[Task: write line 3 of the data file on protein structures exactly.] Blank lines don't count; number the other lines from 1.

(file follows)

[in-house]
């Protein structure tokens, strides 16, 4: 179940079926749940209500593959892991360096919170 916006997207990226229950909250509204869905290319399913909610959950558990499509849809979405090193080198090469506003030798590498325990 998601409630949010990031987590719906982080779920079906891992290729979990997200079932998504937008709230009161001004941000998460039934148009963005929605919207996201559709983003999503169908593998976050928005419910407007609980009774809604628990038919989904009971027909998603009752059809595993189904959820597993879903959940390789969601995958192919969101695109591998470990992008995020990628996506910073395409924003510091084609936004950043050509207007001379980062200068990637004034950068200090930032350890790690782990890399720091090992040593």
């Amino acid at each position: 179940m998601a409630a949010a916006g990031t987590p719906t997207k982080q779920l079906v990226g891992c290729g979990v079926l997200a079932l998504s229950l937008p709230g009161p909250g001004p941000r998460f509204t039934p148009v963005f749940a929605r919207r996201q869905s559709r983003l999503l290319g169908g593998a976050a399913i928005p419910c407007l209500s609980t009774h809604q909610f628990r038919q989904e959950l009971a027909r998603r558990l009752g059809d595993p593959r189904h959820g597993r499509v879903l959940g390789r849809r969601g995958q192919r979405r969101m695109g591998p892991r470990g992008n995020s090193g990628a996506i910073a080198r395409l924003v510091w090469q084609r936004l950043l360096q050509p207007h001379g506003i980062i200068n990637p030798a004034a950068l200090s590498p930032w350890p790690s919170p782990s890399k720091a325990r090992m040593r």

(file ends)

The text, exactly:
């Amino acid at each position: 179940m998601a409630a949010a916006g990031t987590p719906t997207k982080q779920l079906v990226g891992c290729g979990v079926l997200a079932l998504s229950l937008p709230g009161p909250g001004p941000r998460f509204t039934p148009v963005f749940a929605r919207r996201q869905s559709r983003l999503l290319g169908g593998a976050a399913i928005p419910c407007l209500s609980t009774h809604q909610f628990r038919q989904e959950l009971a027909r998603r558990l009752g059809d595993p593959r189904h959820g597993r499509v879903l959940g390789r849809r969601g995958q192919r979405r969101m695109g591998p892991r470990g992008n995020s090193g990628a996506i910073a080198r395409l924003v510091w090469q084609r936004l950043l360096q050509p207007h001379g506003i980062i200068n990637p030798a004034a950068l200090s590498p930032w350890p790690s919170p782990s890399k720091a325990r090992m040593r």